Šljivovica (Serbian Cyrillic: шљивовица, pronounced [ˈʃʎîʋoʋit͜sa]) is the national drink of Serbia[14] in domestic production for centuries, and the plum is the national fruit.[15][16] Šljivovica has a Protected Designation of Origin (PDO). Plum and its products are of great importance to Serbs and are a part of numerous traditional customs.[17] A Serbian meal sometimes starts or ends with plum products and šljivovica is served as an apéritif.[17] A saying goes that the best place to build a house is where a plum tree grows the best.[17] Traditionally, šljivovica (commonly referred to as "rakija") is connected to a Serbian culture as a drink used at all important rites of passage (birth, baptism, military service, marriage, death, etc.).[17] It is used in the Serbian Orthodox patron saint celebration, Slava.[17] It is used in numerous folk remedies, and is given certain degree of respect above all other alcoholic drinks.[18][19][self-published source] The fertile region of Šumadija in central Serbia is particularly known for its plums and šljivovica.[20] In 2004, over 400 000 litres of šljivovica was produced in Serbia.[citation needed] In 2017, Serbia was the 5th largest producer of plums and sloes in the world.[21]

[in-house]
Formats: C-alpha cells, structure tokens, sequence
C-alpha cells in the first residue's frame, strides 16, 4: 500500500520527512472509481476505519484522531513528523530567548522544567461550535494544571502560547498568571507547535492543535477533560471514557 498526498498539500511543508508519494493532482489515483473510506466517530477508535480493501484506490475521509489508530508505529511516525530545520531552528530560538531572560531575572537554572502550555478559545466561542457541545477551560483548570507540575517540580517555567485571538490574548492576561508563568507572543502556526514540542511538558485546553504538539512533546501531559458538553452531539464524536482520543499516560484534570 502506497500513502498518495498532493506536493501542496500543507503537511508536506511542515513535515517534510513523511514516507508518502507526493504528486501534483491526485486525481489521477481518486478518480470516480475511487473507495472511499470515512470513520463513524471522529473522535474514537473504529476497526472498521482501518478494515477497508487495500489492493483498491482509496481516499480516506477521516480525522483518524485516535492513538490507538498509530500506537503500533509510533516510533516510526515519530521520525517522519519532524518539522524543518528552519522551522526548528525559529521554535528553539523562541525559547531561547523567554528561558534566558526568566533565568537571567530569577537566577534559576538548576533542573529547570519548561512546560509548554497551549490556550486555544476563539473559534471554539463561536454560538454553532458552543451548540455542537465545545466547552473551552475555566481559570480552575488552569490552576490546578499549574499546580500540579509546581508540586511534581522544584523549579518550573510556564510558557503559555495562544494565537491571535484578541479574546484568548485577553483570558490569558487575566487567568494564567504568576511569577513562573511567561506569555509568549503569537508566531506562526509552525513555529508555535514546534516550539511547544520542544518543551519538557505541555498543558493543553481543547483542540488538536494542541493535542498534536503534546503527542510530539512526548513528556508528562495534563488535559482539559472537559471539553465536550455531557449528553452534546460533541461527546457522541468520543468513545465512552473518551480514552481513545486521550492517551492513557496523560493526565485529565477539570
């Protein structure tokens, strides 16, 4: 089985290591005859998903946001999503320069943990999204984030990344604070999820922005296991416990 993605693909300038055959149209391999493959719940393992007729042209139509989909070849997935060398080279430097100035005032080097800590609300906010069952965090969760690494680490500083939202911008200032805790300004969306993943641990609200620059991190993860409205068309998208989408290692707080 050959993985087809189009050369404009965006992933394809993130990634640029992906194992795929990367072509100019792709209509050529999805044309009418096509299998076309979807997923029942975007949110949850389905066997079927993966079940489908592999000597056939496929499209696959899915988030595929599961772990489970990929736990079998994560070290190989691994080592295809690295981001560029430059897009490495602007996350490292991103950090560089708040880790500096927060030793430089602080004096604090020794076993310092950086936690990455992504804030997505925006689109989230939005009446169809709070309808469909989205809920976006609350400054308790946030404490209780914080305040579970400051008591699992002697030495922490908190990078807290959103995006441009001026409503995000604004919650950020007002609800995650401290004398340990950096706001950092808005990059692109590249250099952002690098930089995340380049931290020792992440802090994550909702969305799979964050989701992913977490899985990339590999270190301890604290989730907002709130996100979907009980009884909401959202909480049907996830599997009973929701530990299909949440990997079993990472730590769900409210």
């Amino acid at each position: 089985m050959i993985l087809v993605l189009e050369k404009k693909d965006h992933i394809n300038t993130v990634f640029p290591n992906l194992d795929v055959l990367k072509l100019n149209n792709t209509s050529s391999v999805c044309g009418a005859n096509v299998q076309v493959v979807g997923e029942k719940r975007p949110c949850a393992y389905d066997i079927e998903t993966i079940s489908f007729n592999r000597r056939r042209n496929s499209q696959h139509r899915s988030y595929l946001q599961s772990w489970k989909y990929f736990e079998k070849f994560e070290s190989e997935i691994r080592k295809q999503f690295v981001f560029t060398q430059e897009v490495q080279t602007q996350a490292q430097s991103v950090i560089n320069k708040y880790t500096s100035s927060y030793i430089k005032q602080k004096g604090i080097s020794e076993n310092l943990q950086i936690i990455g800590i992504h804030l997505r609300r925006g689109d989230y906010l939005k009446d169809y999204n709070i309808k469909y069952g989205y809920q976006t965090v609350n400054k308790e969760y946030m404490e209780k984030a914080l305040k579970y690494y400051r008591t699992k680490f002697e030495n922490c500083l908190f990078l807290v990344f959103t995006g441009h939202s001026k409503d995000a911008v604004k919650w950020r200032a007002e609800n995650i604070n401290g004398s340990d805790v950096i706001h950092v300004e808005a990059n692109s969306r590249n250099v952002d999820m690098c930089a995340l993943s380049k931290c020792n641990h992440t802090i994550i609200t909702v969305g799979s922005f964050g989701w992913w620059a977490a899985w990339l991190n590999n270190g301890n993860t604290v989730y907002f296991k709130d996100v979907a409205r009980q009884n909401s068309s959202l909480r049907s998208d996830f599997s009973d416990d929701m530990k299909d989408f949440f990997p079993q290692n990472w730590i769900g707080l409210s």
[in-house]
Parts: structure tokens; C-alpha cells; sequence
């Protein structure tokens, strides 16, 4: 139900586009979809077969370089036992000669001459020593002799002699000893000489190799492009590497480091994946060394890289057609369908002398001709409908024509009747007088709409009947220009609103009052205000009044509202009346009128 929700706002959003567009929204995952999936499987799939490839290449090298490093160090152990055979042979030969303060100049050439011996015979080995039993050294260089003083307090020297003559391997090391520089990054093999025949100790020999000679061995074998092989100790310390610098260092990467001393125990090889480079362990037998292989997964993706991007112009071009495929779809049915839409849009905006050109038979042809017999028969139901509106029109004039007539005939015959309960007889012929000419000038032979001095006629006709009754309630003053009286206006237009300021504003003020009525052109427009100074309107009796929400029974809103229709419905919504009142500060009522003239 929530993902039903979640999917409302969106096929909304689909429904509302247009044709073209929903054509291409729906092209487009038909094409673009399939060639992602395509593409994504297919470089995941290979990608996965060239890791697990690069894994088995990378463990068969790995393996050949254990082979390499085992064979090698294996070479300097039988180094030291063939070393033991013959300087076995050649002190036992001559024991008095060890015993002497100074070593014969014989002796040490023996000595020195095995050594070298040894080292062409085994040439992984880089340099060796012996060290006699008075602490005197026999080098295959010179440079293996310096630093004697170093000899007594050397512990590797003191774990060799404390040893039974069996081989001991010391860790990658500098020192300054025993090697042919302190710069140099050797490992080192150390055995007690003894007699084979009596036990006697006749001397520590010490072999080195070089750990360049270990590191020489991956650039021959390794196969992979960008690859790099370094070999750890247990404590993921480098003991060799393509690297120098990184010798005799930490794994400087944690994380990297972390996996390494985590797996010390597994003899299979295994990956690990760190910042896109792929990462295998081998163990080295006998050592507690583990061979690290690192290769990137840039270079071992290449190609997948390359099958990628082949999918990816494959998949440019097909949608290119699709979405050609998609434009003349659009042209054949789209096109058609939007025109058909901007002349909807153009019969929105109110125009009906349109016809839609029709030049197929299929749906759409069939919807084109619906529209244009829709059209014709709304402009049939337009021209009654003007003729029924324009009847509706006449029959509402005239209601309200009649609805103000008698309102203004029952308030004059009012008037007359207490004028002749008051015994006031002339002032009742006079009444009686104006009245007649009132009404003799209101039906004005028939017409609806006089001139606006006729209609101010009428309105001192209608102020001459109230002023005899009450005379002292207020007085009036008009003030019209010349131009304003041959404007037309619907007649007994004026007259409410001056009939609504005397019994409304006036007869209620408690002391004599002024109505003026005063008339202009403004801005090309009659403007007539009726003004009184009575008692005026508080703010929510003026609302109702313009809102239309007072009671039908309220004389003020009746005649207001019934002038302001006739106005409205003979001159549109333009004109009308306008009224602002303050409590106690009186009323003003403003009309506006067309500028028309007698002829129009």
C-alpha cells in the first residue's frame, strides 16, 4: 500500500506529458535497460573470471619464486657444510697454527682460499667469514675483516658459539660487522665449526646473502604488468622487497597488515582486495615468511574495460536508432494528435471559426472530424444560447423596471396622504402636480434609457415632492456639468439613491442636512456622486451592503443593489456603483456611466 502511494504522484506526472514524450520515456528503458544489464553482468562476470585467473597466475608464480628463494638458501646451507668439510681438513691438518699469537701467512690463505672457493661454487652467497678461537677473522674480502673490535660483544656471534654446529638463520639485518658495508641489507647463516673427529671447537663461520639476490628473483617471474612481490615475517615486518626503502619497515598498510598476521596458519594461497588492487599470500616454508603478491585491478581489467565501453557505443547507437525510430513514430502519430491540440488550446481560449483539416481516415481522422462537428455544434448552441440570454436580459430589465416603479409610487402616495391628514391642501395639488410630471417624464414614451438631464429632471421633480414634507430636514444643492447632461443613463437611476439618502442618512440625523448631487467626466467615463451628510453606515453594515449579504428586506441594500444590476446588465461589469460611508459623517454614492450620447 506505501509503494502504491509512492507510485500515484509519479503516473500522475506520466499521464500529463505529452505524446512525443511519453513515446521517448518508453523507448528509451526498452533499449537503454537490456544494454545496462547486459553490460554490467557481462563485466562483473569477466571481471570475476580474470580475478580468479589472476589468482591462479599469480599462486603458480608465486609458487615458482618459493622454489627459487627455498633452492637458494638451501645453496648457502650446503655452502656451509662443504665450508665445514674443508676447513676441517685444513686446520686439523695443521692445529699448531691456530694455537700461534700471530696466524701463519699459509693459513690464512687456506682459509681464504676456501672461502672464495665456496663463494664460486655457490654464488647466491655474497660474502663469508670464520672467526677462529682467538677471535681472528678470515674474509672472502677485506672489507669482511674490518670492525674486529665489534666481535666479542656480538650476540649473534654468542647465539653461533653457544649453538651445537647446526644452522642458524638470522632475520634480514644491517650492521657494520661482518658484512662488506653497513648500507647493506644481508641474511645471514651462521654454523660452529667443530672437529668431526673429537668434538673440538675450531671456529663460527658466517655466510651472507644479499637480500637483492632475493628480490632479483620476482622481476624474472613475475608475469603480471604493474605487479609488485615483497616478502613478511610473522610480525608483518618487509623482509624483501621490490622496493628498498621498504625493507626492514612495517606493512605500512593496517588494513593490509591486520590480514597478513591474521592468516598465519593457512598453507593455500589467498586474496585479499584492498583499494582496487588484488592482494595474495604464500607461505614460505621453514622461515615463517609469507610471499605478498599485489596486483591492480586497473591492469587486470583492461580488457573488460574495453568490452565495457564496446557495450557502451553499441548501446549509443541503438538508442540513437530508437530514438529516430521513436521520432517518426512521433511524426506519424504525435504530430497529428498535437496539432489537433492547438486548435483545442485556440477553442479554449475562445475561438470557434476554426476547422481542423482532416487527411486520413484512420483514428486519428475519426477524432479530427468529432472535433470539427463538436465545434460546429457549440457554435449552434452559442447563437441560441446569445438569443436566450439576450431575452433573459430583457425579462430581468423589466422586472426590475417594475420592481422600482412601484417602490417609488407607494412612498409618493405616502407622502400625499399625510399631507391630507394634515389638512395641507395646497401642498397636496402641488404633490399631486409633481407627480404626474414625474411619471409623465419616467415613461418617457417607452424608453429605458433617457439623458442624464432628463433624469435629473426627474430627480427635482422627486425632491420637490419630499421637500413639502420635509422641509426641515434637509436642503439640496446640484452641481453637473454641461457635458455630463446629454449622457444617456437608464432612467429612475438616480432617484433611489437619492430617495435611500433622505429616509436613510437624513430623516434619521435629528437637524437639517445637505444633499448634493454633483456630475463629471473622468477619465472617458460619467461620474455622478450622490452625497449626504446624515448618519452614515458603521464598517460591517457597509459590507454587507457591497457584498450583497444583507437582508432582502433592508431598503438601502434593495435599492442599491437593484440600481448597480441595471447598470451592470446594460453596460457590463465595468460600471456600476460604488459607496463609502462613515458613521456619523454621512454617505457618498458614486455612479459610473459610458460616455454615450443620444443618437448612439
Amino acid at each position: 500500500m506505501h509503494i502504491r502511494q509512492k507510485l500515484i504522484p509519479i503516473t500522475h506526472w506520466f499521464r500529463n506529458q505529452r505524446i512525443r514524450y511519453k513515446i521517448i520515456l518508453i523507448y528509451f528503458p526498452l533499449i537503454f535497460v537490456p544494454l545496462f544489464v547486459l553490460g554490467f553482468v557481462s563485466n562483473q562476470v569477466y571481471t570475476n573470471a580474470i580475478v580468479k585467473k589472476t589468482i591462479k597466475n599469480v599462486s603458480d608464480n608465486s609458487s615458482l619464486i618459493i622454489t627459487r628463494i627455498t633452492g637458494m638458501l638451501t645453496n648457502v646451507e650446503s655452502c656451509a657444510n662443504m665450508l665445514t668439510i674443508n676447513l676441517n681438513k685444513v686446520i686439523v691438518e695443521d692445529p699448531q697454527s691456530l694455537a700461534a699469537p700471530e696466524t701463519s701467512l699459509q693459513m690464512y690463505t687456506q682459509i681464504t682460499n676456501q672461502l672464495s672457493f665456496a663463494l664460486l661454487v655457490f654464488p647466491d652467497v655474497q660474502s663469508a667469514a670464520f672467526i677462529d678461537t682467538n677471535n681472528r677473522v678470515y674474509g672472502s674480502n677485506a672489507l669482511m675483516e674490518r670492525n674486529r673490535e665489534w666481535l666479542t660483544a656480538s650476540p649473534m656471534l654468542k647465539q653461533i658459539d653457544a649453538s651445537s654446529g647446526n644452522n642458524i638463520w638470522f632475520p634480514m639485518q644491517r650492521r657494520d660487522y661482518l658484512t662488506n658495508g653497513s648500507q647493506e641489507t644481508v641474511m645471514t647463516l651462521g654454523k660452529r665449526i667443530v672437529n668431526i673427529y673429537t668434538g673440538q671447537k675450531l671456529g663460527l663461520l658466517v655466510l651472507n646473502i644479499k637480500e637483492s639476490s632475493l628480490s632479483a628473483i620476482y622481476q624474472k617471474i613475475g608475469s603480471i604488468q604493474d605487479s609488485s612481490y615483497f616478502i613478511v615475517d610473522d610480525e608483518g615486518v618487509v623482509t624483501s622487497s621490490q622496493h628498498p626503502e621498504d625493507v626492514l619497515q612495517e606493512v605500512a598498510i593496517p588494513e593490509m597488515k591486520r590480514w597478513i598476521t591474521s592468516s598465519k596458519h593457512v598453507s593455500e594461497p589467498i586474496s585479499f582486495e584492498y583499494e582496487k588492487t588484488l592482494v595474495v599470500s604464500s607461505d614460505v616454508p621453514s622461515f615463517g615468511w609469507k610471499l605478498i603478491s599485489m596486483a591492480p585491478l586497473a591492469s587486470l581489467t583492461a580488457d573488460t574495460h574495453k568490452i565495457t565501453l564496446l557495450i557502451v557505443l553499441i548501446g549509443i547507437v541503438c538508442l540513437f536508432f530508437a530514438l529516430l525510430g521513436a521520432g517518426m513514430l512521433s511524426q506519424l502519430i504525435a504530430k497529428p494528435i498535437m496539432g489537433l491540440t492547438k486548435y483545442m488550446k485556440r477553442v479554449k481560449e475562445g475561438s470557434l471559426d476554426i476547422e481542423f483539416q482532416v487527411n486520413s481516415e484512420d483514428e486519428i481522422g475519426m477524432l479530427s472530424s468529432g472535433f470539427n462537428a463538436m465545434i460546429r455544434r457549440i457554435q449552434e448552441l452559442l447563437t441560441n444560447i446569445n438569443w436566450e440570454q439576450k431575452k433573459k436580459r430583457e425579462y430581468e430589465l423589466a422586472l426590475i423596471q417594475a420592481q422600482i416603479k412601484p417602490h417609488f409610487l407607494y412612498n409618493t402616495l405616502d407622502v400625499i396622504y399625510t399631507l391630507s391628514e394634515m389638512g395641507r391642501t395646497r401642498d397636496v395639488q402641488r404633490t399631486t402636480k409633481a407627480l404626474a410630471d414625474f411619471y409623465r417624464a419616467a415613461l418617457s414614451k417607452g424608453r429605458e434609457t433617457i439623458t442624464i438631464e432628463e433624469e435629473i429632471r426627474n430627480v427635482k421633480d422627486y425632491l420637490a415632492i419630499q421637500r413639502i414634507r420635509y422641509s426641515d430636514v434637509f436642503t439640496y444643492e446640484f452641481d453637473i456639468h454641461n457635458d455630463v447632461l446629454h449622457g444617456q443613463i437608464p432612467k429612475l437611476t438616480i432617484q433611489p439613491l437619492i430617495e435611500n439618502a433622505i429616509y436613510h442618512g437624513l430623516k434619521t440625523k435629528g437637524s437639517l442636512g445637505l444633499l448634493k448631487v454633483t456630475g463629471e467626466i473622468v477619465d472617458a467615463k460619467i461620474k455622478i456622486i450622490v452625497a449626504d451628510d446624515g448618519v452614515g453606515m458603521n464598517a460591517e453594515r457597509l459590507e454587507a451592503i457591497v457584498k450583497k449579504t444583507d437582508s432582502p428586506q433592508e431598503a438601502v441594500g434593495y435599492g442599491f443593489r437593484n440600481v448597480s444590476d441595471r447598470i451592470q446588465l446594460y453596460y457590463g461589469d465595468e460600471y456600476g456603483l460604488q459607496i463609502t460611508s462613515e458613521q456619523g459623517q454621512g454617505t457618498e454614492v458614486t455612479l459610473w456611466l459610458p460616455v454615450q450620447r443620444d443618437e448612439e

After legal disputes, following the compromise of 2007 "Serbian Slivovitz" (Serbian: Српска шљивовица / Srpska šljivovica) became Serbia's first certified national brand.[22]

Šljivovica is consumed either directly from a leather-wrapped round bottle, or chilled in a shot glass called čokanjčić (plural: čokanjčići).[23] There is also a town in Zlatibor, called Šljivovica.[24][25] A popular print in Serbia depicts a moustached peasant wearing the šubara (fur hat), drinking šljivovica from a leather-wrapped bottle, with the motto: "Fuck the Coca, fuck the pizza, all we need is šljivovica".[26][27][28]

See also[edit]


  1. ^ a b Ward, Artemas (1911). "Slivovitz". The Grocer's Encyclopedia. New York. p. 567. Retrieved 2008-05-30.
  2. ^ Haraksimová, Erna; Rita Mokrá; Dagmar Smrčinová (2006). "slivovica". Anglicko-slovenský a slovensko-anglický slovník. Praha: Ottovo nakladatelství. p. 775. ISBN 80-7360-457-4.
  3. ^ slivovica in "Merriam-Webster Online Dictionary". Retrieved 13 February 2016.
  4. ^ "Problemi oko izvoza šljivovice" (in Serbian). B92. 2007-10-01. Retrieved 2007-10-11.